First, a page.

In addition to roasting a whole Polyface pig, Dan planted a “salad garden” several months before the wedding. He served homemade barbecue sauces, salad dressings, and mint tea, as well as apple juice from Golden Acres Orchard in Front Royal. Jill and her mom scoured thrift stores to collect hundreds of pieces of mix-and-match china. The couple fashioned a fallen branch found on the property into a cupcake stand.
Not BFFs with a chef or plugged into a CSA? You can still find caterers, florists, and venues that are willing facilitators for locavore weddings. Many vendors have responded to the outcry for local, environmentally responsible weddings by establishing relationships with food purveyors within 150 miles, composting food and floral waste, harnessing solar power, and installing low-flow fixtures in kitchens and bathrooms.
Start the planning process by learning what’s in season for both food and flowers before choosing a date and a site. Eric Michael of Occasions Caterers cautions that as far as food goes, in springtime, local offerings are slim: “The early stuff isn’t in yet, and the holdovers from the winter months are beginning to look kind of tired.”
What can you get in early spring? “Ramps,” says Tucker Yoder, head chef at Clifton Inn, with a bit of a smirk—it’s hard to base an entire menu around those garlicky wild leeks. “Morels, too—and people do go crazy for those things, but you have to wait until later in the spring before you start seeing options like strawberries.”
Only in July do tomatoes, berries, melons, and peaches start to flourish. By late September, summer fruits are fading and are replaced by root vegetables, squashes, and leafy greens like kale and chard. And the apple is king.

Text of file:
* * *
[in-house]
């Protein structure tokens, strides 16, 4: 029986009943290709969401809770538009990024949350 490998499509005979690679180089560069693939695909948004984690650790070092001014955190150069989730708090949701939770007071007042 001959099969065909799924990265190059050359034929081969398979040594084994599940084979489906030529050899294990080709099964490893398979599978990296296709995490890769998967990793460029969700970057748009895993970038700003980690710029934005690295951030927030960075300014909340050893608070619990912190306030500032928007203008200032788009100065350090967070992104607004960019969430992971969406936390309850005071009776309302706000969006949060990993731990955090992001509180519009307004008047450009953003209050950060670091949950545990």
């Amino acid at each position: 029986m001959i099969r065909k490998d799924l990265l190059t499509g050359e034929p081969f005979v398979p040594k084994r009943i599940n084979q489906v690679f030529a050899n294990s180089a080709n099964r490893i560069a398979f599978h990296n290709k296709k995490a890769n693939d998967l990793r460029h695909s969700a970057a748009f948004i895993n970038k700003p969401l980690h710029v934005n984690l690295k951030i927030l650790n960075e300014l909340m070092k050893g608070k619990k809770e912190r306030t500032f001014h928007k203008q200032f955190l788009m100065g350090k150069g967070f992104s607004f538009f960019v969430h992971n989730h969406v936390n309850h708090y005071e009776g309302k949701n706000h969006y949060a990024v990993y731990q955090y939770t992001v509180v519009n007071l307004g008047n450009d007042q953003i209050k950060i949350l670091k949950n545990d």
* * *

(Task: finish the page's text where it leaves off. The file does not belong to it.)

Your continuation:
Amalia Scatena, executive chef at Pippin Hill Farm & Vineyards near Charlottesville, suggests that brides think big-picture when it comes to choosing the main dish. “It’s not easy to mass-produce products on a local level; you’ll have an easier time finding local produce and poultry, but a cow can make only so many beef tenderloins.” If one tenderloin feeds only eight to 10 people, you’ve got to go through a lot of cattle to serve a party of 200.
Scatena suggests considering pork loin or chicken instead. “A good cut of local, pastured chicken done right and paired with something seasonal, like peas and morels, can be killer.” For seafood, local options include crabs, oysters, bluefish, and rockfish, but if you opt for something caught outside of the Delmarva region, pay attention to how it’s pulled in—that is, sustainably raised or line-caught rather than netted, cautions Occasions’ Michael.
Local flowers can diminish your environmental impact even further. At Local Color Flowers in Baltimore, owner Ellen Frost works only with Maryland and Virginia growers to assemble her arrangements. Inspired by Amy Stewart’s book “Flower Confidential,” which uncovers the complex and environmentally grueling international flower trade, Frost instead supports local growers, eliminating weeks between the moment a flower is pulled from the earth and the moment it touches a bride’s hands. Because Frost visits so many local growers each week, she’s able to provide significant variety. Even winter produces interesting textures of greenery, branches, and berries. She also provides couples with flowers in bulk and hosts DIY flower parties to teach attendants how to make their own bouquets.
Centerpieces can outlive the wedding weekend: “One of my couples did a lot of flowering bulbs, potted herbs, and succulents on the tables,” Frost says. “When the wedding was over, they took them home and planted a wedding garden in their yard.” If your flowers are cut, ask your florist to help you donate them to a local hospital or senior center.
Eco-chic is the new standard in weddings, and the couples who choose to marry in the Capital foodshed are lucky to have an abundance of local resources at their disposal. We’ve assembled a cavalcade of local venues, food, flowers, and extras from recommendations by brides and grooms as well as vendors who are highly regarded by others in their field. Know some we missed? Shoot us an email at email@example.com. And send us your own locavore wedding photos and ideas!
For more information about wedding vendors who source locally, check out Flavor’s Locavore Wedding Guide.
For a behind the scenes look at our cover shoot, click here.
Adrienne Wichard-Edds is a freelance writer living in Arlington, Va with an affinity for the Charlottesville/Albemarle area.